• November 29 Graduation Products Order Day & Signing for Diploma – (Room 124: 7:15-9:00am)

  • November 21-23 Thanksgiving Break

  • November 15 Presentation to Seniors on Graduation Products – (Aud: Right after homeroom)

  • November 14 Project Grad 2019 Parent Informational Meeting – (Cafeteria: 6:00 – 8:00PM)

  • November 12 Veterans Day Observed – No School

The Poitras Point

The Last Harvest Break: The Good, the Bad, and the Dirty

Harvest+has+been+a+tradition+at+Presque+Isle+High+school+for+many+years.+The+2018-2019+school+year+finished+the+last+harvest+break.
Harvest has been a tradition at Presque Isle High school for many years. The 2018-2019 school year finished the last harvest break.

Harvest has been a tradition at Presque Isle High school for many years. The 2018-2019 school year finished the last harvest break.

Pixabay

Pixabay

Harvest has been a tradition at Presque Isle High school for many years. The 2018-2019 school year finished the last harvest break.

Emily Poitras, Staff Writer

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Most students associate harvest with hard work, sore bodies, and three weeks away from school. This fall, students worked on harvesters, in potato houses, and a few handpicked – all for the last time, since this appears to be the last SAD 1 harvest break.

There will be some perks of not having harvest break: students will have longer summer breaks, parents won’t have to worry about care for younger kids. Teachers don’t have to worry about a break in the middle of a lesson. However, farmers will worry  if they can get the harvesting done in time with less help. And local residents will have to wonder if the fabric of our community will stay as strong.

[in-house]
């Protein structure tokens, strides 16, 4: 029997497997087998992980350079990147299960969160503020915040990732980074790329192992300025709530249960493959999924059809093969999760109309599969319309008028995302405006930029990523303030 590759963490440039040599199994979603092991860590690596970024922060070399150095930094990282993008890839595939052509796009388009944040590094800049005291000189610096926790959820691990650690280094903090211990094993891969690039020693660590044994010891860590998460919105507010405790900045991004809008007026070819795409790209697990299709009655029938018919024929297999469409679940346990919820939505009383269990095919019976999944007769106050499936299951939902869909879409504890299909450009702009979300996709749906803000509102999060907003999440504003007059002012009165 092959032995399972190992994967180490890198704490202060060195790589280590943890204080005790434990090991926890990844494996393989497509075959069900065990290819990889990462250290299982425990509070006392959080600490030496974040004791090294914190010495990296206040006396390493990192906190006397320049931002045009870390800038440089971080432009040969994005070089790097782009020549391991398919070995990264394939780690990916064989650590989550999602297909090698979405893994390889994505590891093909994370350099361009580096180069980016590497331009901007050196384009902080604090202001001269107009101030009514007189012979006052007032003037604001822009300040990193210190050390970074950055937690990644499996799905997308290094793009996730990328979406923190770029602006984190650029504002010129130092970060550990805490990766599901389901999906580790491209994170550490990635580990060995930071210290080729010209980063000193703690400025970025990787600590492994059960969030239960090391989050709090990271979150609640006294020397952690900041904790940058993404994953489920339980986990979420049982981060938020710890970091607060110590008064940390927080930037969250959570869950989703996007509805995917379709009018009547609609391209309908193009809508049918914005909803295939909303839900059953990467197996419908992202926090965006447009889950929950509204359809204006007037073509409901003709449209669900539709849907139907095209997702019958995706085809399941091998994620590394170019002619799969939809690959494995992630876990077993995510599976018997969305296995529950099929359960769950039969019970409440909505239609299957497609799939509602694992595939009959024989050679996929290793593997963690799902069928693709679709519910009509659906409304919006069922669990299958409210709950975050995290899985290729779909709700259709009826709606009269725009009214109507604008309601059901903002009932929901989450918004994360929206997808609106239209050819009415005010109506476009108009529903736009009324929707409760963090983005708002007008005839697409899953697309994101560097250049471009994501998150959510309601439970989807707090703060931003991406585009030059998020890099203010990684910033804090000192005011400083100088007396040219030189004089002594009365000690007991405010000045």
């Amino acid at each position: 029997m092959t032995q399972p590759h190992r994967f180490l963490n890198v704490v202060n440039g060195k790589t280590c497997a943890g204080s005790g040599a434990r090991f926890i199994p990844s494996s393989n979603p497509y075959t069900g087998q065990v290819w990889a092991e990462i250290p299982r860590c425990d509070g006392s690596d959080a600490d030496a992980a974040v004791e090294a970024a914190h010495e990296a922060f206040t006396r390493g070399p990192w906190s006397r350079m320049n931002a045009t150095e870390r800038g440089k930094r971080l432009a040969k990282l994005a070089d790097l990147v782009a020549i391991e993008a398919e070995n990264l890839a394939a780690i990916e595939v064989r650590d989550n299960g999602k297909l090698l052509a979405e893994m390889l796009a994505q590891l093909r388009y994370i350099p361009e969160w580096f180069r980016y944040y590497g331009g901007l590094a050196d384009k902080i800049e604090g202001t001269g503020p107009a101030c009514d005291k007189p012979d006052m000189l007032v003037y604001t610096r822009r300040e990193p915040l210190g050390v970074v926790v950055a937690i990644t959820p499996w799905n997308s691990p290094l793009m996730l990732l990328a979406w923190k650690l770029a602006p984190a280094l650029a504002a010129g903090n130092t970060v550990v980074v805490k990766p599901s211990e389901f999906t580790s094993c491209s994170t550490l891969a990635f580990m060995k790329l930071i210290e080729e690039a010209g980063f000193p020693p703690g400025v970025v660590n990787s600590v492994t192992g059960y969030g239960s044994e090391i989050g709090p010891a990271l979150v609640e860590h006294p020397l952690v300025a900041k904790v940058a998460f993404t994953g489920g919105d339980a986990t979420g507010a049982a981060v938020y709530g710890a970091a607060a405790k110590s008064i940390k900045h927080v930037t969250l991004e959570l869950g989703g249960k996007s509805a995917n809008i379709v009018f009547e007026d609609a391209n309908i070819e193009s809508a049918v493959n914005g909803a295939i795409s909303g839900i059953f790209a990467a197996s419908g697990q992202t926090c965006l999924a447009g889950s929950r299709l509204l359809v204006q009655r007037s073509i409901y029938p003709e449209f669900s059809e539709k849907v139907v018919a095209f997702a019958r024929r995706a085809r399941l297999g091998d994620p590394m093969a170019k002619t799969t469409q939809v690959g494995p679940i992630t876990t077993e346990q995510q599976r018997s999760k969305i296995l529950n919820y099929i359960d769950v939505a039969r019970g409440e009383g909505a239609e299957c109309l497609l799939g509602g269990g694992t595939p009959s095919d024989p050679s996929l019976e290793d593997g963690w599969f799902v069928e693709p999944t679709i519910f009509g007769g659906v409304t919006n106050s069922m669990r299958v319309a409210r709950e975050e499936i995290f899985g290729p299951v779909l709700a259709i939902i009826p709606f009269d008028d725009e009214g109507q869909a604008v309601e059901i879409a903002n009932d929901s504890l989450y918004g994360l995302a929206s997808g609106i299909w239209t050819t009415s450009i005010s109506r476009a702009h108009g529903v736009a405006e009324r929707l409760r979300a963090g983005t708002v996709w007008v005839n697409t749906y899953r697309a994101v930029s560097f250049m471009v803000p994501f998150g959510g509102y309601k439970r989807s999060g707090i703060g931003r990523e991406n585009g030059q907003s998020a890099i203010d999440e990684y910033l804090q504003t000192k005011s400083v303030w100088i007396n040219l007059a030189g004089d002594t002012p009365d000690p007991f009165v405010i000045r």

During the 2017 harvest 17 percent of students worked harvest, according to the annual harvest break survey, which turned out to be 94 students. This year, 15 percent of the student body worked, which is 82 students. Another dozen students worked at the school farm, according to John Hoffses, School Farm Coordinator. A handful of teachers also worked harvest. Some would say this downward trend of students who participate directly in harvest work suggests we should stop harvest.

I’ve worked all my four years during harvest break, for the first two years I babysat for parents who had kids in school,  and the last two I handpicked. It was bittersweet as we finished our last field. It was a way for me to earn a little bit of money for myself. I had freedom to buy things. It felt rewarding, too.

Harvest break gives farmers the extra help they need during the harvest season, and students earn independence and work experience. The hard work and tiredness are worth it in the end, even if you have to pause school for a few weeks.

As a senior, it’s been an amazing experience to be the last class to be a part of all four years of harvest.

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